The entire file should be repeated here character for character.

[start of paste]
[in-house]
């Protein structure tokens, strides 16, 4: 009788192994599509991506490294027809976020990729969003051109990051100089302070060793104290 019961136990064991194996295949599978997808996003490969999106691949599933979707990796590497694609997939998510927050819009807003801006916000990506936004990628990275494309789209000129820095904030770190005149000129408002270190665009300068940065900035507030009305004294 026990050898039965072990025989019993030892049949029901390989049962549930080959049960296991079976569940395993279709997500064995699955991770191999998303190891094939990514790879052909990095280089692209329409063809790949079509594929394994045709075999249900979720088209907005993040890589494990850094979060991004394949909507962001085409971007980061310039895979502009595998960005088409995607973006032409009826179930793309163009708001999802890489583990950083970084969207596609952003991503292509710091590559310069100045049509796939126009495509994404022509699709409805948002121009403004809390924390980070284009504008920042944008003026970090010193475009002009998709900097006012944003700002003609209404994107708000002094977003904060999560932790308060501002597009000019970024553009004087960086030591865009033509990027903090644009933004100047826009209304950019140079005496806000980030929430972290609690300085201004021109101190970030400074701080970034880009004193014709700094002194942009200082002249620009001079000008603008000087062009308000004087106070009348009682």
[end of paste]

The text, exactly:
[in-house]
């Protein structure tokens, strides 16, 4: 009788192994599509991506490294027809976020990729969003051109990051100089302070060793104290 019961136990064991194996295949599978997808996003490969999106691949599933979707990796590497694609997939998510927050819009807003801006916000990506936004990628990275494309789209000129820095904030770190005149000129408002270190665009300068940065900035507030009305004294 026990050898039965072990025989019993030892049949029901390989049962549930080959049960296991079976569940395993279709997500064995699955991770191999998303190891094939990514790879052909990095280089692209329409063809790949079509594929394994045709075999249900979720088209907005993040890589494990850094979060991004394949909507962001085409971007980061310039895979502009595998960005088409995607973006032409009826179930793309163009708001999802890489583990950083970084969207596609952003991503292509710091590559310069100045049509796939126009495509994404022509699709409805948002121009403004809390924390980070284009504008920042944008003026970090010193475009002009998709900097006012944003700002003609209404994107708000002094977003904060999560932790308060501002597009000019970024553009004087960086030591865009033509990027903090644009933004100047826009209304950019140079005496806000980030929430972290609690300085201004021109101190970030400074701080970034880009004193014709700094002194942009200082002249620009001079000008603008000087062009308000004087106070009348009682």